A suite of updated energy efficiency proposals have been proposed for the EU, while a new air pollution law has been officially adopted, including by the UK despite its intention to leave.
The European Commission published a wide-ranging package of proposals on energy efficiency and related measures on 30 November 2016 as part of a plan to “keep the EU competitive” as the clean energy transition begins to take hold in global markets.
‘Energy efficiency first’
The headline measure in the plan is to increase the EU’s non-binding energy efficiency target of 27 per cent by 2030 (against 2007 projections) to a 30 per cent binding target.
The move is part of an ‘energy efficiency first’ principle that aims to ensure that reducing energy demand is given priority over increasing energy supply wherever possible.
Amongst the proposed measures are plans to strengthen eco-design and energy labelling rules for appliances sold on the EU market, which is expected to save the equivalent annual energy consumption of Sweden by 2030.
The Energy Performance of Buildings Directive will also be improved with a view to completely decarbonising the EU’s building stock by 2050.
Member states may face new requirements to ensure electric vehicles are catered for in new non-residential building developments and non-residential developments undergoing major renovation.
‘Important to UK’
The wide-ranging proposals will now be considered by the European Parliament and European Council before they can enter into law. There has been pressure for even stronger proposals, with support in the European Parliament for a 40 per cent energy efficiency target for 2030.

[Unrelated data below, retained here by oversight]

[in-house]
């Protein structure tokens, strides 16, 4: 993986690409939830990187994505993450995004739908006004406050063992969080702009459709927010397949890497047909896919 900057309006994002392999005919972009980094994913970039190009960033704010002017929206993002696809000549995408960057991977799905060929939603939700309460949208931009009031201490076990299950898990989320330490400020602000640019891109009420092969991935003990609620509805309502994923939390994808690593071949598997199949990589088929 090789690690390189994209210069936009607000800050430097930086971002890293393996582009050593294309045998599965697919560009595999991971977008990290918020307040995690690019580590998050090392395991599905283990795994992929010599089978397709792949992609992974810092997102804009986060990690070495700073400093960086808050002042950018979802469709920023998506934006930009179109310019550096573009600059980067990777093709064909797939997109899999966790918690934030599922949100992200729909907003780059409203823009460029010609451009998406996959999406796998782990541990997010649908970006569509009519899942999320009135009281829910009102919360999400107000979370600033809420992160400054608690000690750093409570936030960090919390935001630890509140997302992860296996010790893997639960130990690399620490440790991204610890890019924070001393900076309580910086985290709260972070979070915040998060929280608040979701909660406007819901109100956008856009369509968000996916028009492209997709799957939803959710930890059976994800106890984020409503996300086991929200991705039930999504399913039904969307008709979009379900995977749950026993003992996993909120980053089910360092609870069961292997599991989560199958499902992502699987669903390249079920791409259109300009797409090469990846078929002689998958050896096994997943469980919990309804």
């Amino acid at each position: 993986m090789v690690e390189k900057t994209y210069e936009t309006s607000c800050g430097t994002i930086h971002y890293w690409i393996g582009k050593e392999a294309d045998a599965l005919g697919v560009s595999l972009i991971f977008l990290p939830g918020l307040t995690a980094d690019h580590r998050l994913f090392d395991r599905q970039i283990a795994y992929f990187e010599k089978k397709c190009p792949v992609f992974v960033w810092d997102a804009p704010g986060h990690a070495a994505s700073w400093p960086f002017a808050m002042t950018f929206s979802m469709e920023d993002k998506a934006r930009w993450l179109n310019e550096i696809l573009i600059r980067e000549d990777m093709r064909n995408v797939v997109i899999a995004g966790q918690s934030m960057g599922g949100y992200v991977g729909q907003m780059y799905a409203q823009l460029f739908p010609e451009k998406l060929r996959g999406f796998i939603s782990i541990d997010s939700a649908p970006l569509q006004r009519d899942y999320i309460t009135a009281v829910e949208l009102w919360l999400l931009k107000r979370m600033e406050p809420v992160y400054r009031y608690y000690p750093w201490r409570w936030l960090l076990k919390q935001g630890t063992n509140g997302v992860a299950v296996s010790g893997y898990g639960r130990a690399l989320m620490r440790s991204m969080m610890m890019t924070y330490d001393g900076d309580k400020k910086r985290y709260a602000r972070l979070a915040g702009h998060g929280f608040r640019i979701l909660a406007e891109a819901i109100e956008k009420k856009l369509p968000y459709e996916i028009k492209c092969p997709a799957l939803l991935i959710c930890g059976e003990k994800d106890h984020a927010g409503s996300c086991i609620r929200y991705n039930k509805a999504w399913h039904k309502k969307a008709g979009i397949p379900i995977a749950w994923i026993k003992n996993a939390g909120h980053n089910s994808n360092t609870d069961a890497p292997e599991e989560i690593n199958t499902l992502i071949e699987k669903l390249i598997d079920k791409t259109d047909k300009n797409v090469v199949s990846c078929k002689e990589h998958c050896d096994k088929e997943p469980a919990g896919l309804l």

Despite the UK being on the brink of exiting the EU, the proposals are still of interest to domestic businesses.
James Court, head of policy at the Renewable Energy Association (REA), commented that the new proposals would “support the UK’s movement towards a more flexible, decentralised, and lower-cost energy system”.
“While the UK is leaving the European Union, policies such as these remain very important as they may be transferred into domestic law as part of the ‘Great Repeal Bill’”, he added.
The UK has already agreed a brand new EU law setting national 2020 and 2030 targets for curbing air pollution, which will enter into force on 31 December 2016. This means that the new directive should be passed into domestic law once the UK leaves, but it is not yet clear how or if the new targets will ultimately be upheld.
The UK is also one of six EU member states now on the receiving end of legal action from the European Commission for failing to take robust action on car manufacturers in the wake of the ‘dieselgate’ scandal.
VW, which was found to be cheating on car emissions tests in 2015, has reached a $15 billion settlement with authorities in the US, but nothing like this has been pursued in the UK.